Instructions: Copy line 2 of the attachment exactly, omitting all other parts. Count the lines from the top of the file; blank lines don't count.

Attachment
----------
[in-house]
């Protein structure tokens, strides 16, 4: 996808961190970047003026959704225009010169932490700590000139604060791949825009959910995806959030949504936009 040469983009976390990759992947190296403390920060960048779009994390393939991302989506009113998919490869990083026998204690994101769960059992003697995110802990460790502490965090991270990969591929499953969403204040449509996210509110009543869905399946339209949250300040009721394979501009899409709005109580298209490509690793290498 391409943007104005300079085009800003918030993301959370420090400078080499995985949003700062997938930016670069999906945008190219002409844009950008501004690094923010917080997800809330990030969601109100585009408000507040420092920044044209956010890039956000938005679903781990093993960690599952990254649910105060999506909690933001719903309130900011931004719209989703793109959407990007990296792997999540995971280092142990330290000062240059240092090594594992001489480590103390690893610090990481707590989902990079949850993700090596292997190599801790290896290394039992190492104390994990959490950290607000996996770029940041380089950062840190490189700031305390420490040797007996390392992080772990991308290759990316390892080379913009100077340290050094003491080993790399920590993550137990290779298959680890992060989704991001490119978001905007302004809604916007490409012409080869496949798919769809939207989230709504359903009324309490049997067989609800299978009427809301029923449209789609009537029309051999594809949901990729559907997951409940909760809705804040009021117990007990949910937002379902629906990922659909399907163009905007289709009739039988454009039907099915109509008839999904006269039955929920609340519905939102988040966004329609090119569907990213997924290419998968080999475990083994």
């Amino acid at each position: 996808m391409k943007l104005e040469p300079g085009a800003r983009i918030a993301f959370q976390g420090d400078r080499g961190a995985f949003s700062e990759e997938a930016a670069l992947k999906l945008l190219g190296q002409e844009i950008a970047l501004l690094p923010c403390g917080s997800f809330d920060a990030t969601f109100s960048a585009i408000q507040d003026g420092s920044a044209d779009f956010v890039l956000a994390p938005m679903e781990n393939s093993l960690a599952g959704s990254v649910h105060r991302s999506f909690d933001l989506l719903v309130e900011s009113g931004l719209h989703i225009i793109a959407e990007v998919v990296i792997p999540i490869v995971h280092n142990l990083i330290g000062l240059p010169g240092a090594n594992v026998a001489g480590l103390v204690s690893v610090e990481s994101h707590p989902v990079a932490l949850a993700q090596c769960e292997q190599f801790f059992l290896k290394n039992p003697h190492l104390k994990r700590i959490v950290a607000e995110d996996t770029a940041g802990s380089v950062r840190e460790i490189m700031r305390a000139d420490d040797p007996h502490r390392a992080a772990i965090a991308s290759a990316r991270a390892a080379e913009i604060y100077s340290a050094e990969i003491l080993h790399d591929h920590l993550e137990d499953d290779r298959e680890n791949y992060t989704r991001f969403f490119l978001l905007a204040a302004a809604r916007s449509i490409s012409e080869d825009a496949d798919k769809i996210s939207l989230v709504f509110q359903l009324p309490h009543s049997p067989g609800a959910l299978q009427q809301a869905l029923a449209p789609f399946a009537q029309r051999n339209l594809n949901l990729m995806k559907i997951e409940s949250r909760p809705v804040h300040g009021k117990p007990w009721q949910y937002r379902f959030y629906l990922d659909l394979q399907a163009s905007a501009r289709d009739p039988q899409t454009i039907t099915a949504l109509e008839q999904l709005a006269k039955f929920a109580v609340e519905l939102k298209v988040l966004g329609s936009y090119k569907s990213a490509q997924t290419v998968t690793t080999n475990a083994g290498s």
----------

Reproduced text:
């Protein structure tokens, strides 16, 4: 996808961190970047003026959704225009010169932490700590000139604060791949825009959910995806959030949504936009 040469983009976390990759992947190296403390920060960048779009994390393939991302989506009113998919490869990083026998204690994101769960059992003697995110802990460790502490965090991270990969591929499953969403204040449509996210509110009543869905399946339209949250300040009721394979501009899409709005109580298209490509690793290498 391409943007104005300079085009800003918030993301959370420090400078080499995985949003700062997938930016670069999906945008190219002409844009950008501004690094923010917080997800809330990030969601109100585009408000507040420092920044044209956010890039956000938005679903781990093993960690599952990254649910105060999506909690933001719903309130900011931004719209989703793109959407990007990296792997999540995971280092142990330290000062240059240092090594594992001489480590103390690893610090990481707590989902990079949850993700090596292997190599801790290896290394039992190492104390994990959490950290607000996996770029940041380089950062840190490189700031305390420490040797007996390392992080772990991308290759990316390892080379913009100077340290050094003491080993790399920590993550137990290779298959680890992060989704991001490119978001905007302004809604916007490409012409080869496949798919769809939207989230709504359903009324309490049997067989609800299978009427809301029923449209789609009537029309051999594809949901990729559907997951409940909760809705804040009021117990007990949910937002379902629906990922659909399907163009905007289709009739039988454009039907099915109509008839999904006269039955929920609340519905939102988040966004329609090119569907990213997924290419998968080999475990083994």